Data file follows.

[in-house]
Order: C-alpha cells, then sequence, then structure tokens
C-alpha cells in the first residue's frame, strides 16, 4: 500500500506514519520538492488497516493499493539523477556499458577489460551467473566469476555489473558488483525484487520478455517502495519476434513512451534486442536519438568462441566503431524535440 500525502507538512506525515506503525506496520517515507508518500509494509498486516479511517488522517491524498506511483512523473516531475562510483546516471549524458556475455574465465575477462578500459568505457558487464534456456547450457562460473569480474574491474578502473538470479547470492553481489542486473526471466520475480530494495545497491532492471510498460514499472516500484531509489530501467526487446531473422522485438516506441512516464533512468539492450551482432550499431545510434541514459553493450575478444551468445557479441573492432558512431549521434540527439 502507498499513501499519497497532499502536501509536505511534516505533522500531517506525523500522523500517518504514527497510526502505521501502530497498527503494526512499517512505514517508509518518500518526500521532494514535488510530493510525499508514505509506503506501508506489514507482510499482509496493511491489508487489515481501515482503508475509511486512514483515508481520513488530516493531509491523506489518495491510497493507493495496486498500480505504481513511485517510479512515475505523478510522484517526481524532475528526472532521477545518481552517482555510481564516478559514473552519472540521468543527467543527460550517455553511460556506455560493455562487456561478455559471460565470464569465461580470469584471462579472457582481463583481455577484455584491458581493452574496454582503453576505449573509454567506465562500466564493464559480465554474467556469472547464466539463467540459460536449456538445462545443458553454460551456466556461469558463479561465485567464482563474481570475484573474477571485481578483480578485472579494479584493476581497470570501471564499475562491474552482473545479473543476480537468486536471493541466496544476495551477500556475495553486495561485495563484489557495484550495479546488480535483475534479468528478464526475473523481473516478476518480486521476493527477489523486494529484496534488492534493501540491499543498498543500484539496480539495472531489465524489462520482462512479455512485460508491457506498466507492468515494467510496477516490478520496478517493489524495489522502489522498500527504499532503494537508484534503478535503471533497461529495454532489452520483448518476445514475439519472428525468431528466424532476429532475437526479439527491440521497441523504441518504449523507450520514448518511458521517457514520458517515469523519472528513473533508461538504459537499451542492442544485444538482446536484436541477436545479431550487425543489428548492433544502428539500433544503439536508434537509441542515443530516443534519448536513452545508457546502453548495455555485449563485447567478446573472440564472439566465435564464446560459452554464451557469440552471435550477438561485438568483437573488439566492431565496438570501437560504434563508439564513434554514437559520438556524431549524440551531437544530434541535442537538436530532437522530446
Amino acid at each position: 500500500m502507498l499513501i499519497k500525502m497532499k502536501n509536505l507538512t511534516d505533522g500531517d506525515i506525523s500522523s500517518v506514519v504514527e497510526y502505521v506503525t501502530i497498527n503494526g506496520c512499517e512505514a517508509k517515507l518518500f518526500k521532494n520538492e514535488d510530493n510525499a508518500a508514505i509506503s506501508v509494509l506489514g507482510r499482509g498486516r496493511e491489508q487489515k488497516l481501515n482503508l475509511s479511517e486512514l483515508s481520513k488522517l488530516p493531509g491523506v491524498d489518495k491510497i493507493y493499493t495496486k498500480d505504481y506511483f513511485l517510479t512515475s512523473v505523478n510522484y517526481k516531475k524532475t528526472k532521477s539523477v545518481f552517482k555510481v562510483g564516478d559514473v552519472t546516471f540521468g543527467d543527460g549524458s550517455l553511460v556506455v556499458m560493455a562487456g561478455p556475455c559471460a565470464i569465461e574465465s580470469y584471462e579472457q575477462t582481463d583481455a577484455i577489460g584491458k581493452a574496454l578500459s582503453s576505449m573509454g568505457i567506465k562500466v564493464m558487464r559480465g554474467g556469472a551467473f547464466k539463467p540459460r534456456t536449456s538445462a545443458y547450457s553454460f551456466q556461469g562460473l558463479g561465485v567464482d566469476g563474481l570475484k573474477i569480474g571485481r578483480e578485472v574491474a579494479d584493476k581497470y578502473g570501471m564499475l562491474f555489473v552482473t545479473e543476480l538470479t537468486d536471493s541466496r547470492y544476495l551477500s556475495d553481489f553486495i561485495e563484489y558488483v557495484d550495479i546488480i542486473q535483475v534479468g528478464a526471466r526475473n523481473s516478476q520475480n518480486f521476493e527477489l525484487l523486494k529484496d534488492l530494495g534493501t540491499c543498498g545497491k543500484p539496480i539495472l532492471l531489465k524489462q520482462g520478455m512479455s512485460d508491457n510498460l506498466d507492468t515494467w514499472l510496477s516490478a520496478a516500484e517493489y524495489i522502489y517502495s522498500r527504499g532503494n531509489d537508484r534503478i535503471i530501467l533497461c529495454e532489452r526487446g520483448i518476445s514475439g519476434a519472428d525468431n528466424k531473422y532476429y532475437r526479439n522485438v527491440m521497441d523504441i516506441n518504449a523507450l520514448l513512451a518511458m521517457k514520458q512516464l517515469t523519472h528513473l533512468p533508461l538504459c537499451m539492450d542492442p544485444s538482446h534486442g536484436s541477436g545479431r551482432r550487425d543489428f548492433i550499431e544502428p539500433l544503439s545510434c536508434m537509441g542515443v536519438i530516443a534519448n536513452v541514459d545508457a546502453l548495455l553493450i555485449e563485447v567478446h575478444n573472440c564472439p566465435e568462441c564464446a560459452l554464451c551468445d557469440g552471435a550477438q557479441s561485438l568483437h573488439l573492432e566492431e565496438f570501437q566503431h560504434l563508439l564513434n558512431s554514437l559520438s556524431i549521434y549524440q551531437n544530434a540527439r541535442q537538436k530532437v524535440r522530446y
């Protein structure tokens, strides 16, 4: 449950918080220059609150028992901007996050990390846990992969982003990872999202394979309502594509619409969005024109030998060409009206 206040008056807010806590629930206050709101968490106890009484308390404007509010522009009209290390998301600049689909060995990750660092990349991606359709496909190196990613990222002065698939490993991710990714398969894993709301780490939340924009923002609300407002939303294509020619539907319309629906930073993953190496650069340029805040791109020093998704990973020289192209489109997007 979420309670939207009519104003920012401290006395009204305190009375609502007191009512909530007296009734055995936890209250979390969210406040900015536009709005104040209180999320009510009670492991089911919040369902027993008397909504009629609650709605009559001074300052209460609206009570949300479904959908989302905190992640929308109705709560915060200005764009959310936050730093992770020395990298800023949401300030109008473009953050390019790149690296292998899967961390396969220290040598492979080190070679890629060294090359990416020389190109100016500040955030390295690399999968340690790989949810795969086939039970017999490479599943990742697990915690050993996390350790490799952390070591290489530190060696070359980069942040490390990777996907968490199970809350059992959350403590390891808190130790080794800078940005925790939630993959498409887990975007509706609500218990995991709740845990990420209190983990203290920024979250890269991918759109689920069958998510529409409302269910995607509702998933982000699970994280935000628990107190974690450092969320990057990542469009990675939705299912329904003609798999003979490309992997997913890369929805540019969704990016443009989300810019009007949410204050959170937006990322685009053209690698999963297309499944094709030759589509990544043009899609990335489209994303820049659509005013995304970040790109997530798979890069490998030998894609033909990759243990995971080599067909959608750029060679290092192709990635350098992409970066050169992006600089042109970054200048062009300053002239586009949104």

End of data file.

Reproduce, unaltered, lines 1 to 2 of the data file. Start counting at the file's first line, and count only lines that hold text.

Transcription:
[in-house]
Order: C-alpha cells, then sequence, then structure tokens